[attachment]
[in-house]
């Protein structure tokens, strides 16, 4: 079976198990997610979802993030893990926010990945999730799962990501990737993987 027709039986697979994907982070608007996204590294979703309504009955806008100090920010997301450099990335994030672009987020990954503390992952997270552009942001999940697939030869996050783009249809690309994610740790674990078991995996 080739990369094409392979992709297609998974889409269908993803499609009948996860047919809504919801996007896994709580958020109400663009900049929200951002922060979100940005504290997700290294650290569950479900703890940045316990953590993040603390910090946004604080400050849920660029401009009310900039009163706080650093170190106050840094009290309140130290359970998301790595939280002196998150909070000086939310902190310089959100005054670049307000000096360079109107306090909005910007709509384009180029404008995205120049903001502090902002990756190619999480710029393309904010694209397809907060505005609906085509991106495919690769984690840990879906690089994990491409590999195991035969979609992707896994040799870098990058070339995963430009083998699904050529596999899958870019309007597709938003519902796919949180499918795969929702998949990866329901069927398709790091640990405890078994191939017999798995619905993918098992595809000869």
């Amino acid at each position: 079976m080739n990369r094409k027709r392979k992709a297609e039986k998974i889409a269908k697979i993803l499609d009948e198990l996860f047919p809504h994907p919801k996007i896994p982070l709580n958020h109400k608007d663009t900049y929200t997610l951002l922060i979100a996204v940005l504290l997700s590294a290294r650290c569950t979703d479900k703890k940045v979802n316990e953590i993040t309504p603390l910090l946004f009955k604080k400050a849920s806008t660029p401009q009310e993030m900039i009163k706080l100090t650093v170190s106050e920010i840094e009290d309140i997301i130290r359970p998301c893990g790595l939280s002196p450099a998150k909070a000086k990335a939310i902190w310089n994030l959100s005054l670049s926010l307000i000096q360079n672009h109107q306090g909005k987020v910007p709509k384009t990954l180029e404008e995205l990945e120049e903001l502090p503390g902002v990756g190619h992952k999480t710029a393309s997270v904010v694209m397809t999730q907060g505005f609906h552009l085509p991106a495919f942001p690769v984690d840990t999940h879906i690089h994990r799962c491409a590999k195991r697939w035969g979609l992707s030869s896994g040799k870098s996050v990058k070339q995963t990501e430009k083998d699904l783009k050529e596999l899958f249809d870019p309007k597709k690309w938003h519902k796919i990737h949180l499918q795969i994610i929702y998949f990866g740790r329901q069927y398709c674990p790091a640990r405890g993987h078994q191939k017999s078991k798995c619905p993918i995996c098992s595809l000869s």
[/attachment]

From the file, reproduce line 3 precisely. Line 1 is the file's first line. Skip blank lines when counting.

């Amino acid at each position: 079976m080739n990369r094409k027709r392979k992709a297609e039986k998974i889409a269908k697979i993803l499609d009948e198990l996860f047919p809504h994907p919801k996007i896994p982070l709580n958020h109400k608007d663009t900049y929200t997610l951002l922060i979100a996204v940005l504290l997700s590294a290294r650290c569950t979703d479900k703890k940045v979802n316990e953590i993040t309504p603390l910090l946004f009955k604080k400050a849920s806008t660029p401009q009310e993030m900039i009163k706080l100090t650093v170190s106050e920010i840094e009290d309140i997301i130290r359970p998301c893990g790595l939280s002196p450099a998150k909070a000086k990335a939310i902190w310089n994030l959100s005054l670049s926010l307000i000096q360079n672009h109107q306090g909005k987020v910007p709509k384009t990954l180029e404008e995205l990945e120049e903001l502090p503390g902002v990756g190619h992952k999480t710029a393309s997270v904010v694209m397809t999730q907060g505005f609906h552009l085509p991106a495919f942001p690769v984690d840990t999940h879906i690089h994990r799962c491409a590999k195991r697939w035969g979609l992707s030869s896994g040799k870098s996050v990058k070339q995963t990501e430009k083998d699904l783009k050529e596999l899958f249809d870019p309007k597709k690309w938003h519902k796919i990737h949180l499918q795969i994610i929702y998949f990866g740790r329901q069927y398709c674990p790091a640990r405890g993987h078994q191939k017999s078991k798995c619905p993918i995996c098992s595809l000869s």